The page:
On March 11, 2020, World Health Organization declared coronavirus as a global pandemic. Although the commonest presentation of COVID-19 at the outset includes respiratory symptoms with fever, myalgia, fatigue, and diarrhea, the frequency of ocular symptoms are not uncommon in COVID-19. Since ocular surface could serve as a potential port of entry and ocular secretions as possible reservoir and route of transmission of SARS-CoV-2 is under discussion, the objective of this study was to evaluate and compare the presence of SARS-CoV-2 in tears of patients with and without ocular symptoms in SARS-CoV-2 positive patients.
After taking clearance from the institutional ethical committee, this prospective interventional study was conducted in Department of Ophthalmology in collaboration with Viral research and diagnostic lab on laboratory confirmed (with a real-time RT-PCR assay of oropharyngeal and nasopharyngeal swab) novel coronavirus patients admitted in medical wards. One hundred twenty patients of SARS-CoV-2 were enrolled and divided equally into two groups, 60 with (Group A) and 60 without ocular manifestations (Group B). Written informed consent in vernacular language was taken from enrolled patients willing to participate in the study in advance in accordance with the Declaration of Helsinki. Patients having preexisting ocular complaints and very severe cases who were intubated were excluded from the study.
Moderate cases, defined as those having clinical signs of pneumonia and with oxygen saturation (SpO2) measured by pulse oximetry <94% (90–95%) on room air and respiratory rate ≥24/min and severe cases, identified when with clinical signs of pneumonia patient had one of the following sign: Respiratory rate >30 breaths/min; severe respiratory distress or SpO2 <90% on room air were included.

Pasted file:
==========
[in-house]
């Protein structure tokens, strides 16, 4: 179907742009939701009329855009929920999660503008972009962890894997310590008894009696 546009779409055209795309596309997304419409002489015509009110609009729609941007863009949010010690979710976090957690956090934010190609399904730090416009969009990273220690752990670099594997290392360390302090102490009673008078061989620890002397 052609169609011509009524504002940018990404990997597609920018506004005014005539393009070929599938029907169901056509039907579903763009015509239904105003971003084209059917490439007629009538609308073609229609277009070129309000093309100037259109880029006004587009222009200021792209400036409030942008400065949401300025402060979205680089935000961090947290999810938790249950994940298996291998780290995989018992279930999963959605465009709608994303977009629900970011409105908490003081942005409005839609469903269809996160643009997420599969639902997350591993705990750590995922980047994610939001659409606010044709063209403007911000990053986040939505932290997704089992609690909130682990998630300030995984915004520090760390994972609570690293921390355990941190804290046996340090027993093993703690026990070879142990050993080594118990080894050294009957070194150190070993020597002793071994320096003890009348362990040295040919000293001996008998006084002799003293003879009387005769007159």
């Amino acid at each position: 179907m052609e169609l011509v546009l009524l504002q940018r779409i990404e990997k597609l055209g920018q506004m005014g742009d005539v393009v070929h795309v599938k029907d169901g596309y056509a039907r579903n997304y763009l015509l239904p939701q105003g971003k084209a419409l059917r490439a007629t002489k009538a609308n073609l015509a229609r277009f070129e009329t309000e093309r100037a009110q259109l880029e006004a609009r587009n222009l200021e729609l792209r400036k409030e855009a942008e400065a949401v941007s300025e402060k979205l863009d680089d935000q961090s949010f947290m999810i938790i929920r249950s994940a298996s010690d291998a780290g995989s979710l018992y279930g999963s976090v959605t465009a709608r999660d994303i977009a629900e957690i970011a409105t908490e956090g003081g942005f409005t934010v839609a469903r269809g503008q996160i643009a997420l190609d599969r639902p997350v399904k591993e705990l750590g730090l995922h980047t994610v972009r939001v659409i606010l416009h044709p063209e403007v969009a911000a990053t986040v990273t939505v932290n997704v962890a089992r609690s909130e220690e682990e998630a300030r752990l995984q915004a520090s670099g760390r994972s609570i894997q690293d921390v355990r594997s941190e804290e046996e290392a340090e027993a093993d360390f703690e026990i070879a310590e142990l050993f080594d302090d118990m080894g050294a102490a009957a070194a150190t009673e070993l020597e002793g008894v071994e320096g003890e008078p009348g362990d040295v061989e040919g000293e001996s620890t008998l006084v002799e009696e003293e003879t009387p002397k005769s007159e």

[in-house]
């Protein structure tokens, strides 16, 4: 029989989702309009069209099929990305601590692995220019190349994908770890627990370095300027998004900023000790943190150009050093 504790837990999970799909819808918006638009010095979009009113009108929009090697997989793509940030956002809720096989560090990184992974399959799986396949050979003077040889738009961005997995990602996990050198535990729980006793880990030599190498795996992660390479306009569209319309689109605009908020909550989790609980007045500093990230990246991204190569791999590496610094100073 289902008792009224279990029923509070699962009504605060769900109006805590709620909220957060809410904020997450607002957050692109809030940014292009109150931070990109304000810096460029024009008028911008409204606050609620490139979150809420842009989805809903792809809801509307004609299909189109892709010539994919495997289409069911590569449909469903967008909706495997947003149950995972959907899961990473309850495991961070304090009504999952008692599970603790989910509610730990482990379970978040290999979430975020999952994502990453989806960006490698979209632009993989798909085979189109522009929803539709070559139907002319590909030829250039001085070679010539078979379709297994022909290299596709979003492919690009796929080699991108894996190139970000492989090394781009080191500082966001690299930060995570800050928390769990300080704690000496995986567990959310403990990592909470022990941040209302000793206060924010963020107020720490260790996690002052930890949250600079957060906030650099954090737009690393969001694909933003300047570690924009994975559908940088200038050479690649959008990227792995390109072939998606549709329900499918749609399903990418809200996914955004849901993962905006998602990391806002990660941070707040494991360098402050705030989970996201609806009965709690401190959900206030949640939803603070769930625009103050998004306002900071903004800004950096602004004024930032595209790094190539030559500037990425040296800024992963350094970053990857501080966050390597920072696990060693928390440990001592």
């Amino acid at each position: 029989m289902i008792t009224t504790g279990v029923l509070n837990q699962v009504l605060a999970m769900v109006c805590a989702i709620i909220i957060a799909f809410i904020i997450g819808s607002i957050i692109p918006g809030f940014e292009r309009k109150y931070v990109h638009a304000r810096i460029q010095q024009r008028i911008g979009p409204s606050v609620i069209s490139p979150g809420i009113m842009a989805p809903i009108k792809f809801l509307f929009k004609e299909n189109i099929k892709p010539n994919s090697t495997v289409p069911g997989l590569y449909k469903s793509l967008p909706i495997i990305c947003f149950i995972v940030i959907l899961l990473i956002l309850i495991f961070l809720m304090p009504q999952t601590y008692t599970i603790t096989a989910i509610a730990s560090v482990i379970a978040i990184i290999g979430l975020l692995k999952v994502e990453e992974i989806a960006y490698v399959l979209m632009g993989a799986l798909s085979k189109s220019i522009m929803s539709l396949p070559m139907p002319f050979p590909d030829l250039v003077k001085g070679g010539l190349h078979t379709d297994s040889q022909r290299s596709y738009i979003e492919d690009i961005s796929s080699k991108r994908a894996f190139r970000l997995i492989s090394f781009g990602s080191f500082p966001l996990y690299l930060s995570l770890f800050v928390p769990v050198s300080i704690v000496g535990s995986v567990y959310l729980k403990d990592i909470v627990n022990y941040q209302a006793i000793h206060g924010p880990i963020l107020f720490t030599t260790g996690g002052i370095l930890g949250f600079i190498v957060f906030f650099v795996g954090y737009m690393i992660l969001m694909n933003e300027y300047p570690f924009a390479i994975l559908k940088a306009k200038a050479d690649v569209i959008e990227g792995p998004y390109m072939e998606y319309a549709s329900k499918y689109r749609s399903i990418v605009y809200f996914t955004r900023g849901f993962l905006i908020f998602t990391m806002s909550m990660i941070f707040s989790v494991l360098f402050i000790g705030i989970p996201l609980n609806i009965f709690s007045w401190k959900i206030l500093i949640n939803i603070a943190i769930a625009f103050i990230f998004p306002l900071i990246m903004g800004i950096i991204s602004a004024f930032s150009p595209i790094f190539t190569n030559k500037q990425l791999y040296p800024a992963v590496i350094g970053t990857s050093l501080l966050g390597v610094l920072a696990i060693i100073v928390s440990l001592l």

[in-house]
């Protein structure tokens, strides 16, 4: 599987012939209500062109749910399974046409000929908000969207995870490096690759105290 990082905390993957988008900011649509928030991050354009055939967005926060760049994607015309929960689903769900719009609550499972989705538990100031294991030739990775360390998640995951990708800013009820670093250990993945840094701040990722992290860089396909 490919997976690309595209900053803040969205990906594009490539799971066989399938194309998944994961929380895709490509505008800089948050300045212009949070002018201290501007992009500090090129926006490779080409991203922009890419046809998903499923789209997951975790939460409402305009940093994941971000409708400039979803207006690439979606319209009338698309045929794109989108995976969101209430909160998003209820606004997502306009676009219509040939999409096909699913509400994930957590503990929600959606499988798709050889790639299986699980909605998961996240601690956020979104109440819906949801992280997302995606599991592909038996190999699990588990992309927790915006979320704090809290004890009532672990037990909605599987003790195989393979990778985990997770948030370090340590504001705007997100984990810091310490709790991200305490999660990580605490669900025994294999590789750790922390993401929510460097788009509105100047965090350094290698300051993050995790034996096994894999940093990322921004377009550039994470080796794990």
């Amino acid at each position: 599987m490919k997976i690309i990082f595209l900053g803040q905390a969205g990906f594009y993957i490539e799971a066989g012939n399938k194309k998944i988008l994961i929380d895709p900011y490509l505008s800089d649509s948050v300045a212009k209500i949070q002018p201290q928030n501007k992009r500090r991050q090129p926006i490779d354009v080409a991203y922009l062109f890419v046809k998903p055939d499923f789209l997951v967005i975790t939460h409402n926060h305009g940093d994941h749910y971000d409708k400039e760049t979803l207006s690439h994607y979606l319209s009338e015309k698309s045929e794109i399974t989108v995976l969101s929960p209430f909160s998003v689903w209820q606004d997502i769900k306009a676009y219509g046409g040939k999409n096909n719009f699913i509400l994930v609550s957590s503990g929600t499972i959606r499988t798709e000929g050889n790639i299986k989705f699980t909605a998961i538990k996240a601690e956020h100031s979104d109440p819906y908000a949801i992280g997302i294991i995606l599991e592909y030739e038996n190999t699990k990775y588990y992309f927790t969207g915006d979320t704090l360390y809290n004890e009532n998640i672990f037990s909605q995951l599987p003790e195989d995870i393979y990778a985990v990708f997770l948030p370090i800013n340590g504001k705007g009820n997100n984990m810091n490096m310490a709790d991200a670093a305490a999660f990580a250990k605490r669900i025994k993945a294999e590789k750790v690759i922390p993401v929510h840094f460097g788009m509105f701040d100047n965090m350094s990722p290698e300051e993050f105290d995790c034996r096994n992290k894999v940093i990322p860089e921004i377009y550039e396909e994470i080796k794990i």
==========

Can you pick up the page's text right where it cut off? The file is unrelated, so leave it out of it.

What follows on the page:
After recording brief history and demographic profile of the enrolled patients, symptoms, ocular findings including ocular surface, anterior segment assessment was performed by the same experienced clinician and recorded. Results of CT scan (Chest), blood tests, and RT PCR from nasopharyngeal and oropharyngeal swabs were noted.
The tear samples were taken within 48 h of admission from both the eyes of the patients using conjunctival swab and Schirmer paper strips. For taking the conjunctival swab, lower eyelid was retracted and inferior fornix was swept with sterile disposable nylon swab for 10 s and the procedure was repeated in the second eye. In addition, the sample was taken using Schirmer paper strip (no 41 Whatman filter paper, 5 mm wide and 35 mm long) without putting topical anesthesia It was folded at one end and placed at the junction of middle and outer third of the lower lid of both eyes. The patient was asked to keep the eyes open and blink normally, and after 3 min, the strips were removed. All the four samples were then placed in a single viral transport medium which after proper labeling and sealing and while maintaining temperature of 4°C was transferred to VDRL Lab in a triple layer packing for evaluating the presence of SARS-CoV-2 by reverse transcription-polymerase chain reaction. Multiplex PCR was used by using kits approved by ICMR. Reporting (positive/negative) was done by following manufacturer’s guidelines. Both screening (E gene) as well as confirmatory (orf/rdrp/N gene) assays were done on each sample.